The NewsFuror

Wednesday, November 14, 2007

New African ape fossil discovered

Fossil jawbone: Image courtesy of Yutaku Kunimatsu
Several details of its dentition place the ape in a class of its own
The fossil of an ape that lived 10 million years ago could hold clues to the dawn of human evolution.

The ancient ape appears to be a close relative of the last common ancestor of gorillas, chimps and humans, according to a Kenyan-Japanese team.

The lower jaw bone and 11 teeth, found in volcanic mud deposits in northern Kenya, are unveiled in the Proceedings of the National Academy of Sciences.

Fossils from this critical time period in primate evolution are very rare.

Genetic studies suggest that the ancestors of humans and chimpanzees went along their separate pathways of evolution about five million to seven million years ago.

We have an extra piece in the puzzle of what was going in ape evolution
Prof Fred Spoor

But until now there has been very little fossil evidence unearthed in Africa from the middle-to-late Miocene Epoch (12 to 7 million years ago), when gorillas, chimps and humans shared a common ancestor.

This has led some experts to propose that apes migrated out of Africa to Europe and Asia, only returning much later.

Study leader Yutaka Kunimatsu of Kyoto University's Primate Research Institute said the latest findings contradicted the so-called "out of Europe" theory.

"Now, we have a good candidate in Africa," he said. "We do not need to think the common ancestor came back from Eurasia to Africa. I think it is more likely the common ancestor evolved from the apes in the Miocene in Africa."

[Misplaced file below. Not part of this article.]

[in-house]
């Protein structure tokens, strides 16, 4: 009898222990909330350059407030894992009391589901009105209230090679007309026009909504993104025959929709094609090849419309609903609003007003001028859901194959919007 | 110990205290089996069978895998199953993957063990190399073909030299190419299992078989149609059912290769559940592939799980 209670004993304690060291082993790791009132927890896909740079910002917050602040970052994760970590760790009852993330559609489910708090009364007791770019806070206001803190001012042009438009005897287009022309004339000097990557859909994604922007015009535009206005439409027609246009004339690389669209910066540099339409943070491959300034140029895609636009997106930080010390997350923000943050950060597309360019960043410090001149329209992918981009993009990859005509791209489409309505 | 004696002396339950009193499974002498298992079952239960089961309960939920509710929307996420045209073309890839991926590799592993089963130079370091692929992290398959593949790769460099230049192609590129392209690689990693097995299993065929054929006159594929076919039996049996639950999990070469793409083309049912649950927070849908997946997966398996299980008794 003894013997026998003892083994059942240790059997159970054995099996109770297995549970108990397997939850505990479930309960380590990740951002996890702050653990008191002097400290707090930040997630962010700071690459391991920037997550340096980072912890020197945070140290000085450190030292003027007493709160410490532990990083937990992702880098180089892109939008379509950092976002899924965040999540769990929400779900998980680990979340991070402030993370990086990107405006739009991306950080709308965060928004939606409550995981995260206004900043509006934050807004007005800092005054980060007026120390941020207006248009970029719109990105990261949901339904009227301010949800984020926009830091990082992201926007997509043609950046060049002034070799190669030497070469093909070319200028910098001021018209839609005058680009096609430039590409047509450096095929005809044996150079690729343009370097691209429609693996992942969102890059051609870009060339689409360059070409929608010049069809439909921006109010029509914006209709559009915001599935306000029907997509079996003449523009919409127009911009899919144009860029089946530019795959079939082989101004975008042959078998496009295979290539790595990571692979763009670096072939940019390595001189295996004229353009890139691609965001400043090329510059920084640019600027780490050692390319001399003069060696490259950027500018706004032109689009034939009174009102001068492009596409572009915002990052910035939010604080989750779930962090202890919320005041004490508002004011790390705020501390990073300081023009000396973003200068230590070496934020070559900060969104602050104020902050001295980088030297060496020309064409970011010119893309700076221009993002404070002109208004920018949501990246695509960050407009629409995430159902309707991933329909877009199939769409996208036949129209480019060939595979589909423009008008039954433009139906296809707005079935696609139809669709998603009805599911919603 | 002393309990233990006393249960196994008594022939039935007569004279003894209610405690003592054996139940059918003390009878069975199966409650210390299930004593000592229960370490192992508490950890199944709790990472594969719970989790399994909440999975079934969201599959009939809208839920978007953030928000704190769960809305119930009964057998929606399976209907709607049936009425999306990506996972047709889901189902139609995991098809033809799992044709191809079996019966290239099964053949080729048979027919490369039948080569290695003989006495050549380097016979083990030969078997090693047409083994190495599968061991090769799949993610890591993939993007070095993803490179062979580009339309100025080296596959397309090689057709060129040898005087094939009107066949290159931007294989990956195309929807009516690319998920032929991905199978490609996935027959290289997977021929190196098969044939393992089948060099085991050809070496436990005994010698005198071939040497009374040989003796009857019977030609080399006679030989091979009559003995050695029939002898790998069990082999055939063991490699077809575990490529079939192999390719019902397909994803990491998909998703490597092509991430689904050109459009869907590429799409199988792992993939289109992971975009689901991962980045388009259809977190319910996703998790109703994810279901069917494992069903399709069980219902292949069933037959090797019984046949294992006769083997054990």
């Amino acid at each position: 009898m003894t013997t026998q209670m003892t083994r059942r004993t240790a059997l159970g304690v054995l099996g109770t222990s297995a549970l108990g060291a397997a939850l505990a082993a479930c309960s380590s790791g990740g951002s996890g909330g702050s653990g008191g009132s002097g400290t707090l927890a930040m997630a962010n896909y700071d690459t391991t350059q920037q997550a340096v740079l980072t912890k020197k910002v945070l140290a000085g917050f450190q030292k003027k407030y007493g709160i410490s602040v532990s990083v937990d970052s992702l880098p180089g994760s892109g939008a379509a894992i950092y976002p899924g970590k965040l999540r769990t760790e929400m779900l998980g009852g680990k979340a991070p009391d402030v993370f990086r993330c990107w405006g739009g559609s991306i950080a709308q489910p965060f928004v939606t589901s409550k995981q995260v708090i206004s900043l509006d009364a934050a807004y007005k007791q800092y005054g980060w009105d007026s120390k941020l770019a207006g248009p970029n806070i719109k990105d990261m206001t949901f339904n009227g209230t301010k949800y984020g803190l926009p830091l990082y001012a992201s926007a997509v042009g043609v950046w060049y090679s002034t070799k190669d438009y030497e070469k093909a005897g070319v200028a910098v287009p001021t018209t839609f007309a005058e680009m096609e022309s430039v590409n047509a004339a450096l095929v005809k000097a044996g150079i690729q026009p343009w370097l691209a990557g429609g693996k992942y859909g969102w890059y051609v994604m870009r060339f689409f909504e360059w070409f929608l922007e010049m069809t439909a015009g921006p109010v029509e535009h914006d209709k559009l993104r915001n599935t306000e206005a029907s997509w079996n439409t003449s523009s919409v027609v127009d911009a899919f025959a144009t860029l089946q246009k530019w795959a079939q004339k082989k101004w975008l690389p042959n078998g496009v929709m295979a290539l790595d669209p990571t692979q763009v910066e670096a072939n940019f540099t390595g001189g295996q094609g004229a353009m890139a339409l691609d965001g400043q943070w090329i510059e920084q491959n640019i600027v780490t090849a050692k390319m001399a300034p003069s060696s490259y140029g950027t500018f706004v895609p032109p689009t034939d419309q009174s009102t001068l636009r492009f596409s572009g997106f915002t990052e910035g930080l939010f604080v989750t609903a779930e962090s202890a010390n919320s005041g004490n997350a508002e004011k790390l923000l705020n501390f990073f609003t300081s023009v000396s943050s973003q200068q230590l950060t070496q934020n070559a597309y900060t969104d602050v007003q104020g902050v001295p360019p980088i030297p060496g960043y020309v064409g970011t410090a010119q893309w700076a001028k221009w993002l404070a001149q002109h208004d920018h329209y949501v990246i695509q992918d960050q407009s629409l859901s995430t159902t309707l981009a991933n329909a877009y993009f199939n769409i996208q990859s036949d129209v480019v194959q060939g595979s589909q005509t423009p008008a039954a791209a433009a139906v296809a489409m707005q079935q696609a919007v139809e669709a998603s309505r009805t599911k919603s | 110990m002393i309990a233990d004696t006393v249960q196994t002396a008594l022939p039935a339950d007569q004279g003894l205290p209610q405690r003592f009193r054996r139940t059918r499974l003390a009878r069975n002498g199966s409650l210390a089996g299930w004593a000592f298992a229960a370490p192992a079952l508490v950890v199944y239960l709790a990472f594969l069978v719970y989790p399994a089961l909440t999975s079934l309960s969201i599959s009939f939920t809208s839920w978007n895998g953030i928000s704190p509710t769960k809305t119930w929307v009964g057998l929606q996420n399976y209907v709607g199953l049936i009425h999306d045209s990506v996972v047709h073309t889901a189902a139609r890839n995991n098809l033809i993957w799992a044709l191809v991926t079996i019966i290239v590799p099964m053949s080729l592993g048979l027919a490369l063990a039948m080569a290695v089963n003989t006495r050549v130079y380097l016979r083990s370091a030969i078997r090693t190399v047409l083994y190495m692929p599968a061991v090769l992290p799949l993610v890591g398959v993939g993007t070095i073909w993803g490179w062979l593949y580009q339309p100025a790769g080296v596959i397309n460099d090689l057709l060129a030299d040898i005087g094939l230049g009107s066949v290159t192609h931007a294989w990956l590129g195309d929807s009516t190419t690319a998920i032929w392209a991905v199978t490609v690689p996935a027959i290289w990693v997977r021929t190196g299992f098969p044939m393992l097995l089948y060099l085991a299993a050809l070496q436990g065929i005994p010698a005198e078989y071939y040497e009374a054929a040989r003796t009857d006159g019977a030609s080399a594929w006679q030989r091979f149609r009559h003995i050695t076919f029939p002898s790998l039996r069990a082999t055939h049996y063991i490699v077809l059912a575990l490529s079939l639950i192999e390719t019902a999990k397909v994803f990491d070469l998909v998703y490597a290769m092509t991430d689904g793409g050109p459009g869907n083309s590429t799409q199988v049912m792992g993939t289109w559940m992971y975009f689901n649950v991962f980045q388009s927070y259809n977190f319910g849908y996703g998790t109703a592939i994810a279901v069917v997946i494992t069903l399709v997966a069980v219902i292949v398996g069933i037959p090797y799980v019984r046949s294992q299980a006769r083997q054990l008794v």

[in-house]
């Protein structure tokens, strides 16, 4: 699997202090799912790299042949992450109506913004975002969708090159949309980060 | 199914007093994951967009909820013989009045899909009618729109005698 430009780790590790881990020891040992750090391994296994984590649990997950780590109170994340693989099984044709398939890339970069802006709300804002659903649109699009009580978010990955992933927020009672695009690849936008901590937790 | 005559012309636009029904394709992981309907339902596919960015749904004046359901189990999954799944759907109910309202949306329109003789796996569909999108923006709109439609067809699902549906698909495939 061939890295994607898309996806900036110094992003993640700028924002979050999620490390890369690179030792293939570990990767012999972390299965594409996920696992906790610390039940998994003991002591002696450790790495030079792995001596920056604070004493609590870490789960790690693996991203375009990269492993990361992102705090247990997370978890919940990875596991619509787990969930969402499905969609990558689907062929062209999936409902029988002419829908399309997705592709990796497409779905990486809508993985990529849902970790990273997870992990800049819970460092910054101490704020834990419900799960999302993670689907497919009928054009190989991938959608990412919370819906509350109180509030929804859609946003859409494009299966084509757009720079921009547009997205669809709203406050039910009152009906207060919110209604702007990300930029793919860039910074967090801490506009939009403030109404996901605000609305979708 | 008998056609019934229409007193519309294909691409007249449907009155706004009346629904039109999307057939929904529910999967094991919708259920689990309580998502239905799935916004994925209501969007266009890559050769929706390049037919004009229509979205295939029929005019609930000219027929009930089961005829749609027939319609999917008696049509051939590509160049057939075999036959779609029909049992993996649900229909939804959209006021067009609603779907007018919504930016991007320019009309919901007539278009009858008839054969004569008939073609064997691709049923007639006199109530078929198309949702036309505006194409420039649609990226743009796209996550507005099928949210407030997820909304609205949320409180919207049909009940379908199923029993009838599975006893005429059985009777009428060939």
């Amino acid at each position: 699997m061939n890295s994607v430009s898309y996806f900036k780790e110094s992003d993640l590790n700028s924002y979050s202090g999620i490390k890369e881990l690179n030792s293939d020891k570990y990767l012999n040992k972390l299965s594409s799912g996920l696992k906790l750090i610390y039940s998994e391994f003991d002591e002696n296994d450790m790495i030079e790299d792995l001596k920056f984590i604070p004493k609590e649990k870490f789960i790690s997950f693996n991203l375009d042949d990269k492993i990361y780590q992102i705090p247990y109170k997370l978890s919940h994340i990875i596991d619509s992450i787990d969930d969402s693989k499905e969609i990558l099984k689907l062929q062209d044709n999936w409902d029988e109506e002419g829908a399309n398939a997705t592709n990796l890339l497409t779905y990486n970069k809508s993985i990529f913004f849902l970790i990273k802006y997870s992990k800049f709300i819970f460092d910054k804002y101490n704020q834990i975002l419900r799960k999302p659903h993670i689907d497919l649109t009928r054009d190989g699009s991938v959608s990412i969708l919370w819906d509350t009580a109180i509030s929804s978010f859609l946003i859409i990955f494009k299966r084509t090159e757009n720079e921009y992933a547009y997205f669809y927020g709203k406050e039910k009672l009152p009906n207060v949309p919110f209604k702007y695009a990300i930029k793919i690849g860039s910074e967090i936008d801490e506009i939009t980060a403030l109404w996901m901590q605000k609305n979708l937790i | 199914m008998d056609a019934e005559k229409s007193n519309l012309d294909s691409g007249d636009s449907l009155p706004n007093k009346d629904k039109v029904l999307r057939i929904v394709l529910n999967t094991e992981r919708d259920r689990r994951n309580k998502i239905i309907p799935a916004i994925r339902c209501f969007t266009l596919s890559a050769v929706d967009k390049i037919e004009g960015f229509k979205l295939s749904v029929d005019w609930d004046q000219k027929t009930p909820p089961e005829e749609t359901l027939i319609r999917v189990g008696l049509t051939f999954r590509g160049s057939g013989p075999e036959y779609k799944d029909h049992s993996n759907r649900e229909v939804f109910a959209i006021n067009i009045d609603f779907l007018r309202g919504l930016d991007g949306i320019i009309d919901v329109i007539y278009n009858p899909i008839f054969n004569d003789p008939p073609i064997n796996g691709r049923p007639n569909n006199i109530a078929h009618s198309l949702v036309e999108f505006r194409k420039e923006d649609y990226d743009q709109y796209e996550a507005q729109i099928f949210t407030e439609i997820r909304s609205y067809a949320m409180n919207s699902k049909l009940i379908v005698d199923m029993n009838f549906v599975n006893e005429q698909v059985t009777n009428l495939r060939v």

Hard diet

The team plans to return to the eastern edge of the Rift valley in Kenya next year to search for more fossils.

Image courtesy of PNAS/National Academy of Sciences
Two of the fossil teeth
From the evidence available - a partial lower jaw and 11 teeth - they have pieced together clues to the ape's dentition and diet.

"The teeth were covered in thick enamel and the caps were low and voluminous, suggesting that the diet of this ape consisted of a considerable amount of hard objects, like nuts or seeds, and fruit," said Dr Kunimatsu.

"We only have some jaw fragments and some teeth... but we hope to find other body parts in our future research," he added.

Professor Fred Spoor, an anatomist at University College, London, UK, said that knowledge of great ape evolution had been hampered by a lack of fossil evidence.

"We have an extra piece in the puzzle of what was going in ape evolution," he told BBC News.

"Perhaps we might start to understand a little more about the common ancestor of African great apes and humans and whether it lived in Africa or Eurasia."

The new species has been christened Nakalipithecus nakayamai. It is the second rare fossil discovery from Africa announced in recent months.

In August, an Ethiopian-Japanese team announced the discovery in Ethiopia of 10-million-year-old teeth from a previously unknown species of great ape, Chororapithecus abyssinicus.

UN envoy sees progress on Burma

Aung San Suu Kyi with Ibrahim Gambari on 8 November 2007
Mr Gambari met pro-democracy leader Aung San Suu Kyi last week
United Nations special envoy Ibrahim Gambari says progress is being made in talks with Burma's military leaders.

Mr Gambari told the Security Council that while his recent visit had not achieved all its objectives, there had been "positive outcomes" from the trip.

Western diplomats, however, voiced doubt over the regime's commitment to meaningful dialogue.

Mr Gambari's assessment came ahead of a major gem auction in Rangoon - a key source of revenue for the junta.

Rights groups have called for a boycott of the two-week sale.

'Substantive dialogue'

Mr Gambari has just concluded his second visit to Burma since troops violently suppressed anti-government protests in September.

The UN envoy - who was not allowed to meet top leader General Than Shwe - described the situation as "qualitatively different from what it was a few weeks ago".

We do not believe that a fundamental shift has occurred in the regime's attitude to embrace substantive reconciliation
Zalmay Khalilzad
US envoy to the UN